Are the Olympics ready to embrace snooker for Tokyo games?
Snooker has finally submitted a bid to be included in the 2020 Olympics in Tokyo, with Japan’s host city permitted to add one more sport to the list already approved by the International Olympic committee.
The World Professional Billiards and Snooker Association have made the move after claiming the sport has the potential to be greeted worldwide, with almost half a billion people already watching and playing snooker in over 90 different countries.
A constantly growing audience makes the sport a viable candidate to capture the single remaining place in the Olympic committee’s validated sporting list, and propel snooker on to a global stage.
This could mean stars such as this year’s Masters champion Shaun Murphy, 14/1 with Coral to win the World Championship, could be seen competing in the same major event as track and field athletes Usain Bolt and Mo Farah.
Chairman Jason Ferguson argued the sport’s case, suggesting snooker should be seated alongside the world’s other top sports, but it faces competition from skateboarding and baseball for the last sporting slot.
“There are few sports which can match the skill and concentration of snooker,” said Ferguson. “Our players are pushed to their limits in mind and dedication. You do not have to look far to see the fundamental principles of the Olympic Movement being promoted at the highest level within our sport.”
Arguments against the bid can be seen as that of a narrow and restricted view, with those opposing snooker’s involvement claiming that a lack of athleticism or physical manoeuvres prevent this from claiming the title of a true professional sport.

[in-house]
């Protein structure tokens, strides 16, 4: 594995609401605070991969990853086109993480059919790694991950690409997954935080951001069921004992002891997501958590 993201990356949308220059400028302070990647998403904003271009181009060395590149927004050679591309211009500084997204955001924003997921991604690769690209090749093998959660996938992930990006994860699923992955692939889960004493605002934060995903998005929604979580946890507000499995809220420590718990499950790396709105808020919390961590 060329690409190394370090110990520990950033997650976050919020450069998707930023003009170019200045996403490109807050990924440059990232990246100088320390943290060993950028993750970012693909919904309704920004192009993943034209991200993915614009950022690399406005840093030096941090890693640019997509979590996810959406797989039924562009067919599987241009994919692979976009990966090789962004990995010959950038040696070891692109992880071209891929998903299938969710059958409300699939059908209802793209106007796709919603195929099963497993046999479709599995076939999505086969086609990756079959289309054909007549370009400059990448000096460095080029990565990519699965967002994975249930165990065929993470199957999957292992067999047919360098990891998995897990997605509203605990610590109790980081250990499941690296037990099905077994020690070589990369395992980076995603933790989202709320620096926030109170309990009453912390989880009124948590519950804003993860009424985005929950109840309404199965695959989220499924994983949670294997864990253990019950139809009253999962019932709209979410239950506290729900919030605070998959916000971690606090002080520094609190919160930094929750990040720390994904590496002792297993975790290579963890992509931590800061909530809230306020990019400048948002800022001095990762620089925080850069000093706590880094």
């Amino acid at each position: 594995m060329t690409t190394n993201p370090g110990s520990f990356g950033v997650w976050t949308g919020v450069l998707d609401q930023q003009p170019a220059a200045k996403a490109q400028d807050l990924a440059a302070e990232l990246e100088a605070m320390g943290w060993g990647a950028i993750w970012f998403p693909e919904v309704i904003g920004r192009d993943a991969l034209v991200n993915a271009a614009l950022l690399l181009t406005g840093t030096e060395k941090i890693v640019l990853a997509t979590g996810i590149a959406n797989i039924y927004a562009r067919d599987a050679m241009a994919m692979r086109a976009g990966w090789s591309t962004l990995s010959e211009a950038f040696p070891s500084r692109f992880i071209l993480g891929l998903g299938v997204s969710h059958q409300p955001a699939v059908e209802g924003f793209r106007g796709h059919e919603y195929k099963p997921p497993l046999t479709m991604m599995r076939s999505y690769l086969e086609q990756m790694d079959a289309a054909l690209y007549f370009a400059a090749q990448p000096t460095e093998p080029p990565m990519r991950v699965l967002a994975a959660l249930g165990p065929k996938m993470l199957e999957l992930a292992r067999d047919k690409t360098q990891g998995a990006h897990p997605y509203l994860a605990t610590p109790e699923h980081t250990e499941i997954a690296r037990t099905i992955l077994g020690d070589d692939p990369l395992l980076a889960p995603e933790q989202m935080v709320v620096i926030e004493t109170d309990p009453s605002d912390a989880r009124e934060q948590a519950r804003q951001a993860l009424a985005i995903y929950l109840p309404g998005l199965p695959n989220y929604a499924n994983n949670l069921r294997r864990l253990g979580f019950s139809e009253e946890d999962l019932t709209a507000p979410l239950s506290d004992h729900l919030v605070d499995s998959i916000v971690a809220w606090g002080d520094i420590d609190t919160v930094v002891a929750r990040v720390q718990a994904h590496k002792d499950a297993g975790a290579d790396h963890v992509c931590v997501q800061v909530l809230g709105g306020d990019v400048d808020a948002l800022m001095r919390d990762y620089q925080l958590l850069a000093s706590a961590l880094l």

However, sport cannot only be measured by the amount athletes sweat or by the distance that is covered. It goes a lot deeper than that, with mental attributes proving a vital aspect of professional sporting achievements in the current climate.
Snooker is as much about being mentally strong as it is possessing potent potting ability, with the major events such as the World Championship and Masters providing an immense and daunting atmosphere for players.
Similar to recognised Olympic sports such as sprinting and archery, snooker requires a strong mental attitude and terrific talent to succeed. Ronnie O’Sullivan is a prime example of someone at the summit of snooker’s requirements as a professional but he has been, like the sport itself, overlooked for various awards and accolades.
Snooker was part of the World Games in Colombia in 2013, where players from a minimum of 12 countries competed for gold, silver and bronze medals.
The elegant cue-sport has been part of the Asian Games programme since Bangkok in 1998 and at the Guangzhou games in 2010, with men’s singles titles being won by Hong Kong’s Marco Fu.
Chinese cueman Ding Junhui currently leads the way for future Asian snooker stars, the former world number one has secured five ranking event victories in his career, earning over £2m in prize winnings.
‘The Chinese Sensation’ has opened the door for future Asian potters to break through on-the-baize and has already inspired many, with Liang Wenbo, Xiao Guodong, Cao Yupeng and Dechawat Poomjaeng just a few of those featuring on the professional tour in past seasons.
As its popularity continues to grow, snooker could soon be cued up for a shot on the Olympic stage in years to come. The sport’s current shining light O’Sullivan is odds-on 7/4 favourite to clinch a sixth world title at this year’s Crucible event.